Ritual Coffee, Oxbow Market, Napa

C Casa, Oxbow Market, Napa
Plump Jack Winery, Napa


Perfection.

3.06.2013

Cara Cara Orange & Ginger Marmalade


Cara Cara oranges are one of my favourite citrus fruits. They are a cross between oranges and grapefruit and seem to bring the best of both to the table. Combined with ginger, this is a thrilling marmalade that I am going to make more of this week.

This recipe is from a book that I am loving right now - Food in Jars by Marisa McClennan. So many recipes that I want to try... Cantaloupe Jam w/ Vanilla is near the top of my list but I'll have to wait for summer to do that one. Come to think of it, I'm going to make a note on my calender so that I don't forget.

I was surprised to see that this recipe included powdered pectin. I haven't seen other marmalade recipes that include pectin but apparently Cara Cara's don't have a lot of natural pectin and the powdered pectin helps with the set. I would also hazard a guess that the cooking time is reduced because of the added pectin and therefore the colour of the marmalade is maintained beautifully. I kid you not... This marmalade is gorgeous, in looks and taste.

Cara Cara Orange & Ginger Marmalade
Makes 7 - 250 mL jars.

4 pounds Cara Cara oranges (about 8 or 9)
6 cups granulated sugar
2 tsp powdered pectin
4 ounces fresh ginger root
1/4 cup freshly squeezed lemon juice

Prepare jars, rings and tops for canning. For a detailed guide to canning, see The Harrow Fair Cookbook.
Wash the fruit in warm, soapy water and dry thoroughly. Using a sharp veggie peeler, remove the zest from the fruit. Stack the zest strips in piles and chop into fine confetti. Combine the zest in a pot with 2 litres of water. Bring to a boil, reduce the heat to medium-high, and simmer for 25 to 30 minutes, until zest is tender.
Peel and chop the ginger root and place in the work bowl of food processor. Add 1 cup water and process until the ginger is pureed. Strain the juice through a fine mesh strainer. Keep the juice and discard the pulp. 

While the zest cooks, "supreme" the fruit by cutting the white pith away from the fruit and cutting the fruit into segments between the membranes. Collect the fruit and any juices in a large measuring cup.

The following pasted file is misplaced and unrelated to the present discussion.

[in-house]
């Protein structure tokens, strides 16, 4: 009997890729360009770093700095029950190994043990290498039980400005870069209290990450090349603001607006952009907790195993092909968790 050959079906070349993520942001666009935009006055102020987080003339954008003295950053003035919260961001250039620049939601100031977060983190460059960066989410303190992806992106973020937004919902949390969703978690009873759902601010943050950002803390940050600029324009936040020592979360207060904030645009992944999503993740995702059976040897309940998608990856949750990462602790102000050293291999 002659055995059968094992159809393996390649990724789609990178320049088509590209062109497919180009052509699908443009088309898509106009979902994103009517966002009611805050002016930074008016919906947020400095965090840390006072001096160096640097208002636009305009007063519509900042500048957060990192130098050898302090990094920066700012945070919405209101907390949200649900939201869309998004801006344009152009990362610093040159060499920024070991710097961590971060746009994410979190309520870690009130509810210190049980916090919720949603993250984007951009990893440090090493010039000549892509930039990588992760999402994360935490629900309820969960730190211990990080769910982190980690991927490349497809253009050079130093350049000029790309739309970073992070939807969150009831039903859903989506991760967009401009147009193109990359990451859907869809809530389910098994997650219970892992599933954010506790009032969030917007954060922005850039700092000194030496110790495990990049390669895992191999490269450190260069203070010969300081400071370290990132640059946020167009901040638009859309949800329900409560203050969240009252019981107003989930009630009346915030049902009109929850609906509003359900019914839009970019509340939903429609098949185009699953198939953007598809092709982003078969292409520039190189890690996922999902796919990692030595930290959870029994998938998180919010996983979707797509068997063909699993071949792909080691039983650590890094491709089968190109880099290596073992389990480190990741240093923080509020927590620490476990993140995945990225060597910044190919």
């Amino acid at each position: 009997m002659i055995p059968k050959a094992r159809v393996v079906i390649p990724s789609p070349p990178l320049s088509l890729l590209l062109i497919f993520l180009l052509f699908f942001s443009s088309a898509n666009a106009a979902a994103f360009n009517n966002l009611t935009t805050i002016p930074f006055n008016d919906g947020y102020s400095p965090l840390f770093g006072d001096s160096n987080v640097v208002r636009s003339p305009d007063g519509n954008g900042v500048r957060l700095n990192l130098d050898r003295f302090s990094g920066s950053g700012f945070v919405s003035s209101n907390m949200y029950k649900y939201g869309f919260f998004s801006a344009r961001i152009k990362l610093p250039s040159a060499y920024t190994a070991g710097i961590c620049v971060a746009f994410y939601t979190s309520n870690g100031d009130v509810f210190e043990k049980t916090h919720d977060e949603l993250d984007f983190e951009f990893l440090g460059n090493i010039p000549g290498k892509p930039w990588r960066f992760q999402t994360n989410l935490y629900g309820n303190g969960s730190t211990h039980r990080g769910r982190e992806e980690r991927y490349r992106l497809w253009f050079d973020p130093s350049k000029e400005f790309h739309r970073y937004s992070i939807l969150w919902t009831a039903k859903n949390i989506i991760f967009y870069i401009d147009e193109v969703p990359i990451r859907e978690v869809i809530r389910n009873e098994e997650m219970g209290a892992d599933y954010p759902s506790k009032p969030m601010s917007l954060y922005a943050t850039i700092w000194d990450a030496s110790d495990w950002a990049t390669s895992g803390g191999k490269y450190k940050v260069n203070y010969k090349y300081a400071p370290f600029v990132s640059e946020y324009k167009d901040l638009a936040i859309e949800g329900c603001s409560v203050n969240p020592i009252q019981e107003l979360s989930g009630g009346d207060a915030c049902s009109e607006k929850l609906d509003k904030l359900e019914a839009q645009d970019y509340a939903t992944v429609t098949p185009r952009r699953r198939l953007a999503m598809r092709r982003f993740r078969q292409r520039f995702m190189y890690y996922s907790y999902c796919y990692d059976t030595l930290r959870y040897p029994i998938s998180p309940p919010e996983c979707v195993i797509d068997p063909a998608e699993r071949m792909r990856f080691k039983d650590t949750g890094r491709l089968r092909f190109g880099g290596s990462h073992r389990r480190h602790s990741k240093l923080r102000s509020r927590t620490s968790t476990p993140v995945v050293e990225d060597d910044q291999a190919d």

Drain the zest in a fine mesh strainer, reserving the cooking liquid. Combine the sugar and the powdered pectin.
In a large pot, combine the drained zest, segmented fruit, 4 cups of the reserved cooking liquid, the sugar/pectin mixture, and 1 cup ginger juice.
Bring to a boil and cook vigorously until the mixture reaches 220 F. This will take 30-40 minutes. Stir regularly as it cooks to prevent scorching.
When the marmalade reaches 220 F and sustains that temperature for 1 minute, remove the pot from the heat. Ladle the marmalade into the prepared jars. Wipe the rims, apply the lids and rings, and process in a hot-water bath for 10 minutes. (I didn't do the hot-water bath b/c I forgot and I don't usually do it for jams). 

3.03.2013

Notes on Roast Chicken

My sister made the roast chicken that I wrote about in February and she wasn't as thrilled as I thought she'd be. After questioning her technique, I realized I wasn't clear enough with the instructions. I have made the exact chicken three times now so I've got a lot to say on the subject. 

Amazing Roast Chicken

1 whole chicken
Salt
Fresh thyme or rosemary
3 cloves garlic
1/2 cup soy sauce
1/2 cup butter

Preheat the oven to 300 F. Place the chicken in a 9x13-inch baking pan. Salt the inside cavity of the chicken and stuff the herbs and garlic inside.

Melt the butter in a small saucepan and add the soy sauce. Brush the chicken with the soy mixture and place the chicken in the oven. Set a timer to baste the bird every 10-15 minutes. Don't pour all of the soy mixture over the chicken at the very beginning. Every time you baste the chicken, use a little more of the mixture and it should be gone in about 3 hours.

The chicken is ready when the joints are loose and the skin is a dark golden brown. The meat should be falling off the bones, or just about. The one I made last night was so dark (in a good way), it looked like a lacquered Peking duck.

I also made stock with the last carcass I had from this chicken. I didn't include ALL of the drippings, but I did include some. The stock is a dark brown so although it might not be great for certain things, you can bet that it will make some fantastically tasty soups, stews, etc. And you definitely won't need to add any extra seasoning.